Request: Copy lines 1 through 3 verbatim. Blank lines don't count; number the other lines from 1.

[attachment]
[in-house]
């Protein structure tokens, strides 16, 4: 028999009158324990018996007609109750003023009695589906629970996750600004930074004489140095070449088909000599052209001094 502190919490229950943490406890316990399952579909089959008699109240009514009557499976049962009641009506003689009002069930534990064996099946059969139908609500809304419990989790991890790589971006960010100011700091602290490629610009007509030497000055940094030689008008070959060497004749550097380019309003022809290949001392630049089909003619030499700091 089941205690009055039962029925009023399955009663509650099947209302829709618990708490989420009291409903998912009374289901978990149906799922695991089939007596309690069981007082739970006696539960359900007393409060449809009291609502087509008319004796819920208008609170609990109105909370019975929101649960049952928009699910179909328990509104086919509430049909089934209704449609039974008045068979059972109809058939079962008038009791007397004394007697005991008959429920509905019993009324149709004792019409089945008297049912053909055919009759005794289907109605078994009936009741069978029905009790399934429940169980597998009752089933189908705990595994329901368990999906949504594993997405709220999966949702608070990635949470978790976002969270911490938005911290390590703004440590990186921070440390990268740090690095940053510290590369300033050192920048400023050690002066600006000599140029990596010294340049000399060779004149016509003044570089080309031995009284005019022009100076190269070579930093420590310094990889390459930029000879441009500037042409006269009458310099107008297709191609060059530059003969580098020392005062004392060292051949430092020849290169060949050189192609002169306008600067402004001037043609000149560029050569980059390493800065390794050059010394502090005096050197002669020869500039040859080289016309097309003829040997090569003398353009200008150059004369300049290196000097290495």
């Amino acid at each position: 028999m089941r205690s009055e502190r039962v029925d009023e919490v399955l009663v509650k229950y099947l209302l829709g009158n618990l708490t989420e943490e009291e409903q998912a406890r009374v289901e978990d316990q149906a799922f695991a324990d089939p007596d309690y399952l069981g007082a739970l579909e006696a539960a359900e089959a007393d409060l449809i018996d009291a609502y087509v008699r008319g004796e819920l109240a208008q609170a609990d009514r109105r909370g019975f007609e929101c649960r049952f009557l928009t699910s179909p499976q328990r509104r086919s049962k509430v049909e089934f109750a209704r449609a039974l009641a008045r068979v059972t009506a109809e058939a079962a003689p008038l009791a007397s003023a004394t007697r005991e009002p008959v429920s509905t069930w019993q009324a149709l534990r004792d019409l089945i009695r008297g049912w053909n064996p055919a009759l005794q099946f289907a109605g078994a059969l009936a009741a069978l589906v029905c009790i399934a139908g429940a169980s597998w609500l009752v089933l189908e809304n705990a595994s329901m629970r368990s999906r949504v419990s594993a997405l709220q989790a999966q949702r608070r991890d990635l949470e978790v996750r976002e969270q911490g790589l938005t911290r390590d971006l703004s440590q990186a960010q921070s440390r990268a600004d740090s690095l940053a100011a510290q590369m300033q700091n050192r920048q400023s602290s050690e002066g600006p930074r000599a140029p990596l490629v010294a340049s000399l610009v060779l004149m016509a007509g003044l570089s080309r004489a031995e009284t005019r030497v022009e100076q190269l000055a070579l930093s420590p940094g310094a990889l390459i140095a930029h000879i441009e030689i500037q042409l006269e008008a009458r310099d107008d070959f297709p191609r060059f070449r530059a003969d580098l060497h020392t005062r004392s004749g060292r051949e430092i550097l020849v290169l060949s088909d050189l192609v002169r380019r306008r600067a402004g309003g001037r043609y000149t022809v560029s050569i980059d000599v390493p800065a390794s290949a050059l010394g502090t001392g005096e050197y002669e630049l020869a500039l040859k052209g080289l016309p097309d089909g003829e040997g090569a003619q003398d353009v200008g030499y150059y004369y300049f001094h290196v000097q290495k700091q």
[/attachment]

[in-house]
């Protein structure tokens, strides 16, 4: 028999009158324990018996007609109750003023009695589906629970996750600004930074004489140095070449088909000599052209001094 502190919490229950943490406890316990399952579909089959008699109240009514009557499976049962009641009506003689009002069930534990064996099946059969139908609500809304419990989790991890790589971006960010100011700091602290490629610009007509030497000055940094030689008008070959060497004749550097380019309003022809290949001392630049089909003619030499700091 089941205690009055039962029925009023399955009663509650099947209302829709618990708490989420009291409903998912009374289901978990149906799922695991089939007596309690069981007082739970006696539960359900007393409060449809009291609502087509008319004796819920208008609170609990109105909370019975929101649960049952928009699910179909328990509104086919509430049909089934209704449609039974008045068979059972109809058939079962008038009791007397004394007697005991008959429920509905019993009324149709004792019409089945008297049912053909055919009759005794289907109605078994009936009741069978029905009790399934429940169980597998009752089933189908705990595994329901368990999906949504594993997405709220999966949702608070990635949470978790976002969270911490938005911290390590703004440590990186921070440390990268740090690095940053510290590369300033050192920048400023050690002066600006000599140029990596010294340049000399060779004149016509003044570089080309031995009284005019022009100076190269070579930093420590310094990889390459930029000879441009500037042409006269009458310099107008297709191609060059530059003969580098020392005062004392060292051949430092020849290169060949050189192609002169306008600067402004001037043609000149560029050569980059390493800065390794050059010394502090005096050197002669020869500039040859080289016309097309003829040997090569003398353009200008150059004369300049290196000097290495």
């Amino acid at each position: 028999m089941r205690s009055e502190r039962v029925d009023e919490v399955l009663v509650k229950y099947l209302l829709g009158n618990l708490t989420e943490e009291e409903q998912a406890r009374v289901e978990d316990q149906a799922f695991a324990d089939p007596d309690y399952l069981g007082a739970l579909e006696a539960a359900e089959a007393d409060l449809i018996d009291a609502y087509v008699r008319g004796e819920l109240a208008q609170a609990d009514r109105r909370g019975f007609e929101c649960r049952f009557l928009t699910s179909p499976q328990r509104r086919s049962k509430v049909e089934f109750a209704r449609a039974l009641a008045r068979v059972t009506a109809e058939a079962a003689p008038l009791a007397s003023a004394t007697r005991e009002p008959v429920s509905t069930w019993q009324a149709l534990r004792d019409l089945i009695r008297g049912w053909n064996p055919a009759l005794q099946f289907a109605g078994a059969l009936a009741a069978l589906v029905c009790i399934a139908g429940a169980s597998w609500l009752v089933l189908e809304n705990a595994s329901m629970r368990s999906r949504v419990s594993a997405l709220q989790a999966q949702r608070r991890d990635l949470e978790v996750r976002e969270q911490g790589l938005t911290r390590d971006l703004s440590q990186a960010q921070s440390r990268a600004d740090s690095l940053a100011a510290q590369m300033q700091n050192r920048q400023s602290s050690e002066g600006p930074r000599a140029p990596l490629v010294a340049s000399l610009v060779l004149m016509a007509g003044l570089s080309r004489a031995e009284t005019r030497v022009e100076q190269l000055a070579l930093s420590p940094g310094a990889l390459i140095a930029h000879i441009e030689i500037q042409l006269e008008a009458r310099d107008d070959f297709p191609r060059f070449r530059a003969d580098l060497h020392t005062r004392s004749g060292r051949e430092i550097l020849v290169l060949s088909d050189l192609v002169r380019r306008r600067a402004g309003g001037r043609y000149t022809v560029s050569i980059d000599v390493p800065a390794s290949a050059l010394g502090t001392g005096e050197y002669e630049l020869a500039l040859k052209g080289l016309p097309d089909g003829e040997g090569a003619q003398d353009v200008g030499y150059y004369y300049f001094h290196v000097q290495k700091q």